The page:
The switchover to the new technological paradigm has not been easy — or cheap. According to Fenter, a team of administrators and teachers, along with support personnel, has been working on the initiative for five years. The team looked at the possible uses for the technology and the programs that might help students learn.
“We needed a device that provided a platform where students could interact with other students and with teachers,” Fenter said in a meeting at his Merle Street office last week, “and we needed the specific software programs that would facilitate those interactions.”
The technology team chose the Apple iPad as its platform, buying more than 1,000 of the devices at about $500 apiece, using money set aside for technology. The financing agreement will allow the district to introduce the technology at only a modest cost to taxpayers, Fenter said.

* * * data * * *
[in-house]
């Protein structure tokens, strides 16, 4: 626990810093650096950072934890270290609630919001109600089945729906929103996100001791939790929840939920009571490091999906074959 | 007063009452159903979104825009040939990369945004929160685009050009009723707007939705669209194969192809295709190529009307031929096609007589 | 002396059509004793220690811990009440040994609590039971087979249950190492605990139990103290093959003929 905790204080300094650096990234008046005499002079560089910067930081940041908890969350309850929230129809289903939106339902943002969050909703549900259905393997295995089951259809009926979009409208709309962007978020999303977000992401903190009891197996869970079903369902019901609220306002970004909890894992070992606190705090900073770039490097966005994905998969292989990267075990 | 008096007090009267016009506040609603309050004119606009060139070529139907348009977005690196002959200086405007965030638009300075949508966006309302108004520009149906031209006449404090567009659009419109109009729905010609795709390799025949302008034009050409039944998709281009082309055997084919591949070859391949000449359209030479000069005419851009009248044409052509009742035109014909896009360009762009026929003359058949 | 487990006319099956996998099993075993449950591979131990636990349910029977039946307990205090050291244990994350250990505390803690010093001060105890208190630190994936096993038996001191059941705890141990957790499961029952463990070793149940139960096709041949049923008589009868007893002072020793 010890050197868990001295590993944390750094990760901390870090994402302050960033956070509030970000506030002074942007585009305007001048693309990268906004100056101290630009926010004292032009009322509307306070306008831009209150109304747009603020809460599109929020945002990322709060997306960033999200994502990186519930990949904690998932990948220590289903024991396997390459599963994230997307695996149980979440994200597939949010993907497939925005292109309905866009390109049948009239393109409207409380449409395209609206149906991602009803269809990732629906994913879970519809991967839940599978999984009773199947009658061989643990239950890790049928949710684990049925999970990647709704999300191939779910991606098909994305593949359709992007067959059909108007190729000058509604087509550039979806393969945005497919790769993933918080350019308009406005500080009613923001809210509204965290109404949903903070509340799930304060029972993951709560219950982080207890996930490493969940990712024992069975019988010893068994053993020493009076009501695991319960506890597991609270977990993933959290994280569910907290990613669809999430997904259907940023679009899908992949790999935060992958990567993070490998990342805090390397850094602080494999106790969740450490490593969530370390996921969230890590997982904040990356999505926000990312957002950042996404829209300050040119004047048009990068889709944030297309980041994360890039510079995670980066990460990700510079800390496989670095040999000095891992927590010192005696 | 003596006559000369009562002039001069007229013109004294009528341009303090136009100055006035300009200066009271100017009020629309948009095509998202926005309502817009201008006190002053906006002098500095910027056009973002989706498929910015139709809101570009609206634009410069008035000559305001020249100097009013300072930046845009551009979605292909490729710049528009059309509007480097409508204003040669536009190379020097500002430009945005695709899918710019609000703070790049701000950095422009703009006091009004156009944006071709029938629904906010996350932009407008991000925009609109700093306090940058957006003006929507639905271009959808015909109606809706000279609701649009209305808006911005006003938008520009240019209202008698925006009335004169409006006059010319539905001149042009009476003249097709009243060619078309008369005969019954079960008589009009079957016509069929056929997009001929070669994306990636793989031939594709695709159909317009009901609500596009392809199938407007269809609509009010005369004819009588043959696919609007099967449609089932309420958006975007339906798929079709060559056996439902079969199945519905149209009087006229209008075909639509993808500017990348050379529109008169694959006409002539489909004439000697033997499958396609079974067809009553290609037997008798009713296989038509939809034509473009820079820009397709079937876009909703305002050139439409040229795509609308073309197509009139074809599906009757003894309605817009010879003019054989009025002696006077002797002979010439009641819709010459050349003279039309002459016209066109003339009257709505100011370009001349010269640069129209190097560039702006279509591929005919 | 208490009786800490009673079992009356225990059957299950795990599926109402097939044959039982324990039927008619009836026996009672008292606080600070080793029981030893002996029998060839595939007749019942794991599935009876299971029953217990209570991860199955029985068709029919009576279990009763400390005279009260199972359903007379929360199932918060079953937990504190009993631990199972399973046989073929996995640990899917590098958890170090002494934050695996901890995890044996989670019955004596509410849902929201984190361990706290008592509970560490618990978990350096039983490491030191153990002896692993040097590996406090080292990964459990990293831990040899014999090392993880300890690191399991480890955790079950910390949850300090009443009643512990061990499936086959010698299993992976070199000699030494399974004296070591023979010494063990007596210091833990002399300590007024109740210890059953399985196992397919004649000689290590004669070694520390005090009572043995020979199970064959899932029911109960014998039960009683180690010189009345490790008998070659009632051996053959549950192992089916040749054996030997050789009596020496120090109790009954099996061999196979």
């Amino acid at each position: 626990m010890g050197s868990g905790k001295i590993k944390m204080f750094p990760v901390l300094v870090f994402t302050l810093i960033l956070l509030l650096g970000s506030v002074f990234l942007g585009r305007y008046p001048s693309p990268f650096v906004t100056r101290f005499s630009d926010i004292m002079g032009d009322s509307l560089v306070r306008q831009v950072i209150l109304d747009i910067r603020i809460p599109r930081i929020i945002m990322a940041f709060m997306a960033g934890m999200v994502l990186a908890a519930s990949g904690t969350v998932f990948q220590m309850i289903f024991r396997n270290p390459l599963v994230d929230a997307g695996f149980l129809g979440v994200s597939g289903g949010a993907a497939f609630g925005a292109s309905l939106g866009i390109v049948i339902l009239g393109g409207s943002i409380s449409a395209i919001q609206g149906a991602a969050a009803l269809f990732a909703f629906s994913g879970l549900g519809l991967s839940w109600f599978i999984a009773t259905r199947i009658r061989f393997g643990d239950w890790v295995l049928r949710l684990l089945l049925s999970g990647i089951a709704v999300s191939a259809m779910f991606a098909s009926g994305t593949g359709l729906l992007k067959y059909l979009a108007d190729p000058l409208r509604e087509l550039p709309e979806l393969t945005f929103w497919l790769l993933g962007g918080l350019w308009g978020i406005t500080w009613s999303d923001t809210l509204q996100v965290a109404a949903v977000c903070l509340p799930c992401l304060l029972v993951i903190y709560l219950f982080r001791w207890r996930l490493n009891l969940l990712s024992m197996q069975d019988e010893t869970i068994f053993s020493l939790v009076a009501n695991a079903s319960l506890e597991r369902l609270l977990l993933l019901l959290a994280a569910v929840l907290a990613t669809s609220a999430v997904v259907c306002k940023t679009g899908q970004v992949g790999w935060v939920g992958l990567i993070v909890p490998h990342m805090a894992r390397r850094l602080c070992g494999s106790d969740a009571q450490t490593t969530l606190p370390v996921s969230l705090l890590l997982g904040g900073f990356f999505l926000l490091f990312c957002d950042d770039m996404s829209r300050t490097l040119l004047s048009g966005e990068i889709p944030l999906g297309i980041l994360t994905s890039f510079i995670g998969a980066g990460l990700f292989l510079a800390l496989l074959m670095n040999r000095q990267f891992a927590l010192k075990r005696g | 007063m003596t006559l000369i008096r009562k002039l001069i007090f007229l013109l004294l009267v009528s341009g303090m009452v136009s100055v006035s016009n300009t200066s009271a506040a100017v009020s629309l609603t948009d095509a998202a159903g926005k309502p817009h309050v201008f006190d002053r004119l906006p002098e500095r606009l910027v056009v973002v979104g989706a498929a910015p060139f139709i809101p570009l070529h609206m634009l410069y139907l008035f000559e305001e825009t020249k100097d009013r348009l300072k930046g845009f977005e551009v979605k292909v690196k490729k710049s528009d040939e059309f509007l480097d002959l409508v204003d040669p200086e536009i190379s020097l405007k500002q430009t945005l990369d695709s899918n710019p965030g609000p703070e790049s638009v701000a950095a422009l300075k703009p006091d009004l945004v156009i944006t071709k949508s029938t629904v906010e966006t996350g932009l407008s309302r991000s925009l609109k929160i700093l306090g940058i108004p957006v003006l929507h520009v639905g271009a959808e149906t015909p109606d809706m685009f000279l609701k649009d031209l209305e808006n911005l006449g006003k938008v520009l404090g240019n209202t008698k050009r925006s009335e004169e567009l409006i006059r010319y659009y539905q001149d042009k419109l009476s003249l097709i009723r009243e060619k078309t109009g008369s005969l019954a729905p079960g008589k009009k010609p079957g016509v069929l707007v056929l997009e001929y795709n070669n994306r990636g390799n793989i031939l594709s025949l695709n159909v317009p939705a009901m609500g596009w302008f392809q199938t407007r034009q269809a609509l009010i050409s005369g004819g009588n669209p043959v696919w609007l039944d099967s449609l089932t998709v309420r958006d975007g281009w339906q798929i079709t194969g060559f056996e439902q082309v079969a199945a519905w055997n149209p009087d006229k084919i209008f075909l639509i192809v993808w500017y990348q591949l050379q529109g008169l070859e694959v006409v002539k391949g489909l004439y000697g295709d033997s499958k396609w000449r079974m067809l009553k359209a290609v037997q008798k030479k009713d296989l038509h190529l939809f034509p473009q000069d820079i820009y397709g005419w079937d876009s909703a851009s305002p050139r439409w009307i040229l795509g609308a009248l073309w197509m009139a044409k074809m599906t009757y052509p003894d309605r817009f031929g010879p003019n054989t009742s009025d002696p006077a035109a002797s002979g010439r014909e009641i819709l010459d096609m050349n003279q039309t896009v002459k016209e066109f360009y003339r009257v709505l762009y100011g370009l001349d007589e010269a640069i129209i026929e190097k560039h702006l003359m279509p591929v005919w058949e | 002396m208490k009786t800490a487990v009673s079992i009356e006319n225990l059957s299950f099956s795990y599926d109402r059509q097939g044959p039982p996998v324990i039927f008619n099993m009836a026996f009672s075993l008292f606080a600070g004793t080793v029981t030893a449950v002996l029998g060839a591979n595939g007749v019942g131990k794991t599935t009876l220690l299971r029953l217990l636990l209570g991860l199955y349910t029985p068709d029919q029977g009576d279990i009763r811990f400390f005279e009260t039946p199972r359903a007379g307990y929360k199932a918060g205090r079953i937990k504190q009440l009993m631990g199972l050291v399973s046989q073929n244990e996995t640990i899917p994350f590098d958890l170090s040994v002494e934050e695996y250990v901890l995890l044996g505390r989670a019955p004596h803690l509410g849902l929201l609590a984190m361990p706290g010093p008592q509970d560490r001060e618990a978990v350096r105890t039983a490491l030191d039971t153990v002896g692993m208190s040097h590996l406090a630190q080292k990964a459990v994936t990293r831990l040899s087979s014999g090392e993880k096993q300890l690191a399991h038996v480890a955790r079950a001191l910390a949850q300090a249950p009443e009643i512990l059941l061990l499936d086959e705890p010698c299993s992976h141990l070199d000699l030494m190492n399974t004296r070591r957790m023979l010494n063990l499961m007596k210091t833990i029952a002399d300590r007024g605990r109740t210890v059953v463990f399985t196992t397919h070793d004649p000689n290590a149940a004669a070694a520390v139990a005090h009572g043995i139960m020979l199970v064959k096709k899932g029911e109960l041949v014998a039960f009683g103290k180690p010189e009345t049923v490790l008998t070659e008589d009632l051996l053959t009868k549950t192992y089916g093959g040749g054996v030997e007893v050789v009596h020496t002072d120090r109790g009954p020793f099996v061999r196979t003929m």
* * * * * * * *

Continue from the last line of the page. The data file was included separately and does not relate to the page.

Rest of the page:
After some experimenting with programs, the district purchased a program called Edmodo. Each student is given a log-in identification, and the program has a “Facebook-like” appearance, Fenter said, a page that is familiar to most of the students. What the students see when they log in is controlled by the school.
The program was piloted in a few seventh grade classes last year, and judged a success, and the iPads are now being used in grades seven and eight. “Some of the veteran teachers had qualms about the technology and the way it would be used in the classroom,” Fenter said. “Parents had their questions as well, both about the cost and what it would mean for learning.”
After lots of staff development and training seminars for parents, however, Fenter said, most of the issues have been resolved. “Veteran teachers have been energized and feel like new teachers, and I mean that in the best sense of the word,” he said. “The teachers have worked so hard to make this a success, learning to work with the technology and the new formats. They realize that the technology gives them a greater ability to monitor student work and see where the weaknesses are.
“Teachers who told us last summer that they couldn’t do it are now doing it — and enjoying it,” he added.